I put myself through this entire program myself! The results were amazing! I went from 170lbs, to 150lbs in 2 months! I went from a size 34 inch waist, to a 32.14037746_10210212512418788_480519358_o Ive also made noticeable gains in my upper body and arms. At 45 years old I have never been in better shape!14074524_10210287634656797_590989060_o16121410_10211785640065996_459477003_o I initially was going to film my body weight 4 BJJ program, but since ive been posting my progress with this program, im getting messaged like crazy asking what ive been doing! So, I started production on this program and it is now available to download in its entirety! . For a limited time the KB strength and conditioning program is only $27.00! Here is a check list of what you will receive when you purchase the program.
-Body weight warm up
-ab pyramid training
-body weight interval training(HIIT)
-Compound body weight training
-Kettlebell Interval training (KIT)
-Kettlebell circuits using my new patented Anaerobic Pyramid Conditioning (APC) method
-the 15 guidelines of rapid fat loss
-Beginner, intermediate, advanced and elite workout calendars
-PDF of all the workouts with complete graphics
-Professionally edited follow along video of all the workouts

Take advantage of the  sale price and save!! Only $27.00! 

Double Kettlebell Workout for BJJ!

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Double Kettlebell workout for BJJ!

Double kettlebell training is the equivalent of doing barbell work. But, with kettlebells it allows for more natural movement and they offer a lot more variety than traditional barbell work. For instance this workout. I flow seamlessly from the ground to my feel with the exercises. Just cant be done with a barbell! Double kettlebells are great for building strength and power. In this circuit we work our pushing, pulling, squatting and core all with one simple circuit. Keep in mind that this is our pyramid finisher in this video. Before the workout in this video, we worked mobility, abs, body weight training and our kb interval training. We wrapped it up with this pyramid in this video! Remember 5 reps of each exercise, 10 and then back down to five. If your feeling your oats, go all the way up to 15 and back down. Just make sure you warm up first! If you follow the format in my downloads, you should be good to go! Enjoy!

Body weight flows and practicality

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body weight flows and practicality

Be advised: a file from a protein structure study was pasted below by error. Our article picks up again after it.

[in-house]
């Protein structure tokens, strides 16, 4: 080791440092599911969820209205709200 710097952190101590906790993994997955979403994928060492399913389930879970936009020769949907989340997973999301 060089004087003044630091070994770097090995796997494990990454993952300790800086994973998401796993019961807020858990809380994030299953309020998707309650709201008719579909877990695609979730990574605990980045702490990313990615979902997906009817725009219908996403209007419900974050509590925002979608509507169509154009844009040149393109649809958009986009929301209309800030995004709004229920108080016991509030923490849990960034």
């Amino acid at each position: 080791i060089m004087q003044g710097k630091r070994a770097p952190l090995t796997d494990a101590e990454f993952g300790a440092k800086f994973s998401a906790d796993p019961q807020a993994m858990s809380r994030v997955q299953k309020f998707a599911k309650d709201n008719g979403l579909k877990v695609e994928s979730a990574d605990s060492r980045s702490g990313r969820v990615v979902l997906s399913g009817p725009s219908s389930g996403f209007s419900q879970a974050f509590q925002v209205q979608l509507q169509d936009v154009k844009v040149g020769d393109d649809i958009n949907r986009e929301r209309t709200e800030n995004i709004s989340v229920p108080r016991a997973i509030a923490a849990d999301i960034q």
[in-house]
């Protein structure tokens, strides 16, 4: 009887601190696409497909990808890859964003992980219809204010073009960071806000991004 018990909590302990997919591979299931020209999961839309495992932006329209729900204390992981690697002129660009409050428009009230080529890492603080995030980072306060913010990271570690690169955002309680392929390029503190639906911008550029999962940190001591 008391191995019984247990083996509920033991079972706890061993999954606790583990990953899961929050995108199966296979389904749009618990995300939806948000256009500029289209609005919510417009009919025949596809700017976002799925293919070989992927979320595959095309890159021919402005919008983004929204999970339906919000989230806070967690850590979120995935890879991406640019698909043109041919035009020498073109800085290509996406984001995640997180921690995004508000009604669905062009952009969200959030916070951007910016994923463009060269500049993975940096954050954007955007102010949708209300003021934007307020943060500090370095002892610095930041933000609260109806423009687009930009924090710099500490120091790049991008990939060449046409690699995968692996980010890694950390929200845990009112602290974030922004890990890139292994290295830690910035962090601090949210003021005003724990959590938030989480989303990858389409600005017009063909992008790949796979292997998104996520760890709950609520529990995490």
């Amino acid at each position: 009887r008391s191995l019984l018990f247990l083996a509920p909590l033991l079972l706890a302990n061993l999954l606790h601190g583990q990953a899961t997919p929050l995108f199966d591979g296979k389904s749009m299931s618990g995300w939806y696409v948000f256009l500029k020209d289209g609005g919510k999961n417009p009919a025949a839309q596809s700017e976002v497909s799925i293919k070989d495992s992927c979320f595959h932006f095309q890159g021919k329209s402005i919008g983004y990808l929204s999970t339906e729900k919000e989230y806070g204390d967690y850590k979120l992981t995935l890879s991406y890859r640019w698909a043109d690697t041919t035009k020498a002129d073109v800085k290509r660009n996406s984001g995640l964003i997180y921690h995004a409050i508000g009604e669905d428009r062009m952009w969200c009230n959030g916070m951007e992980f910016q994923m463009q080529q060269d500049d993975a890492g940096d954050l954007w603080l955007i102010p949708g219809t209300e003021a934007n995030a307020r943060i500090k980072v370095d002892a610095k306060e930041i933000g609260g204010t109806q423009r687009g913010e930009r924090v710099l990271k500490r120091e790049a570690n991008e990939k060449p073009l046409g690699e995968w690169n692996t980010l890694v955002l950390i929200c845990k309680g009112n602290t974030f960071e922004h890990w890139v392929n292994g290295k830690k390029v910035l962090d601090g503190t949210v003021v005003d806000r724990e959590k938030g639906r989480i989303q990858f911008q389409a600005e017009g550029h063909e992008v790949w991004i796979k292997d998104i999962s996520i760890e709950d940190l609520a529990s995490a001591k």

Body Weight Flows:

Which type is right for you?

Body weight flow training is all the rave right now. There are so many fitness gurus developing their own styles nowadays. But before you jump on the bandwagon of some of these trends, ask yourself, “Is this practical for me?”  There are many different types of body weight flows. The two I’ll talk about here are class format flows and open space flows.

Since I teach boot camps on a regular basis, space is always an issue. This is why a spend more time developing class format flows. That way you can teach these movements in large group classes and require minimal space.  The first video below is an example of class format flows.  As you can see in the video, me and my student are performing various different types of flows side by side. These are movements I teach daily and work great in large class format.

Open space flows are when you have enough space to perform more intricate flows. Maybe you own a gym and you have a large mat space to yourself. You could be at a park or a beach. In the second video, me and long time student Oscar are doing some free style MMA flowing. As you can see with all of the Kicking, punching and random rolling around, these types of flows would not be ideal, in a large class. Even though I have access to a really big gym, I rarely have the time to do these types of flows. I work out with my classes, so on free time, the last thing I want to do is extracurricular training.

So if you are a trainer and you teach group classes on a regular basis, class format flows may be what you want to spend your time learning or developing. If space is not an option, you can partake in open space flows.